A quarter of teenagers spend more than an hour on their mobile phones after going to bed, and it is affecting many young people's school work, a new survey shows.
A quarter of students feel tired during the day because of how often they use their mobile device at night, according to research from the Headmasters' and Headmistresses' Conference (HMC).
Stressed about FOMO
A survey of 2,745 11 to 18-year-olds in state and independent schools in England revealed that almost half (45 per cent) check their devices – often checking Snapchat, YouTube and Whatsapp - overnight.
Some 68 per cent of those said they thought their mobile phone use in the night affected their school work.
10 per cent of students said they’d feel stressed about the “fear of missing out” – more popularly known as FOMO - if they didn’t check their mobile device before going to sleep.
Mike Buchanan, chair of HMC and head of Ashford School, said: “As teachers we are seeing the effects of device use every day. Mirroring adults, pupils are constantly using their phones, quite often for productive purposes."
"Clearly there are some times when children are not concentrating because they are tired, and that has an obvious impact on their ability to keep up with what’s going on - there is a desire to stay within the group," he added.
Online safety organisation Digital Awareness UK (DAUK), who worked on the poll with the HMC, said they had found anecdotal evidence of children as young as nine checking devices 10 times a night.
Charlotte Robinson, co-founder of DAUK, said: “Students often tell us that they are exhausted due to the fact their mobile devices are flashing, buzzing and pinging throughout the night telling them what they’ve been tagged in, invited to, or who’s messaged them.”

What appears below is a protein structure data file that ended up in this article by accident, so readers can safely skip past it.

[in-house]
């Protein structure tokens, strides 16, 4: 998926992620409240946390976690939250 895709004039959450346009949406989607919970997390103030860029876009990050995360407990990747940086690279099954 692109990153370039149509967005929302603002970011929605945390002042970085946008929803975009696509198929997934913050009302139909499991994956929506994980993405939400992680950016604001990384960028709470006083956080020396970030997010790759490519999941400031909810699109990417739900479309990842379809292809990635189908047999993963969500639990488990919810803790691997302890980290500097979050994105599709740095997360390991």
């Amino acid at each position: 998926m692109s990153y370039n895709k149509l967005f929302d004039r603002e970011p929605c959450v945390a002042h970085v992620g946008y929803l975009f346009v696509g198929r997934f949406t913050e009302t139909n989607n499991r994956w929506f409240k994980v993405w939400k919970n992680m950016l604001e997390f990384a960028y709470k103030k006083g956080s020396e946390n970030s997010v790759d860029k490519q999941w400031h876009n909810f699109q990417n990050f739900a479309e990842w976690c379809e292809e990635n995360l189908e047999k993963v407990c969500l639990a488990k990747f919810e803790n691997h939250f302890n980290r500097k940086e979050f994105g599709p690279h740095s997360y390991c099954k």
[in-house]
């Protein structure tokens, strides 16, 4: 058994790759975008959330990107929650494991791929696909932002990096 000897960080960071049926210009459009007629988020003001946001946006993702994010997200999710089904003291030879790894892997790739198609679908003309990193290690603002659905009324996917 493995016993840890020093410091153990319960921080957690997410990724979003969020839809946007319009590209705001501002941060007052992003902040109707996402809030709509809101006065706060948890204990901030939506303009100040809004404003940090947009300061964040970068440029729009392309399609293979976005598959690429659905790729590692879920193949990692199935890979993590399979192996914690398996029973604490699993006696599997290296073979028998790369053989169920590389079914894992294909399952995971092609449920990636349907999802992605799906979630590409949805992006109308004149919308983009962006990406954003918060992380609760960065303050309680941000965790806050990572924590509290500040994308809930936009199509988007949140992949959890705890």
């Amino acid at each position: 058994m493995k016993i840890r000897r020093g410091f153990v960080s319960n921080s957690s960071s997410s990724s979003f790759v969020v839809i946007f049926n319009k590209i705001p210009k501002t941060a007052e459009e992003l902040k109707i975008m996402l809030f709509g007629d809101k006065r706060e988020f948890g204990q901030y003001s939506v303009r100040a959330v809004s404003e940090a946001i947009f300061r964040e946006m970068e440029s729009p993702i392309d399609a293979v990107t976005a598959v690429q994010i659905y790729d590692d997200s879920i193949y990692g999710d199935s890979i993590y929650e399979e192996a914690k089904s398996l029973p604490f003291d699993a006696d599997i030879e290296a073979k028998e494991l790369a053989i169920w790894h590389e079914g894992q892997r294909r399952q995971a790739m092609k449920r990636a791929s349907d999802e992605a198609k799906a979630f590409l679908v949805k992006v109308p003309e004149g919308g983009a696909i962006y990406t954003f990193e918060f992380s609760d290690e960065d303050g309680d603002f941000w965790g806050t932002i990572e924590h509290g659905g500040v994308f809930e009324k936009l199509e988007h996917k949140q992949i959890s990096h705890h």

The organisation - which deliver online safety training on issues such as cyberbullying, sexting and hacking - says schools should encourage young people to have a "digital detox" and put mobile devices away for 90 minutes before lights-out or keeping them out of the bedroom.
Last month, a survey of parents found that one in 10 said their child had been subject to online abuse. And campaigners warned that the start of the school academic year is the "perfect storm" for cyberbullying.
Ms Robinson added: "One of the biggest topics around at the moment is excessive social media consumption and how it is affecting our physical and emotional well-being.
"A lot of [the young people] are waking up sometimes with over 100 notifications from conversations that have happened overnight.
"They want to be that person that is responding at 1am, and seen to be quite cool, to make sure they catch the joke - it’s a huge driver, that anxiety of wanting to know what's happened."
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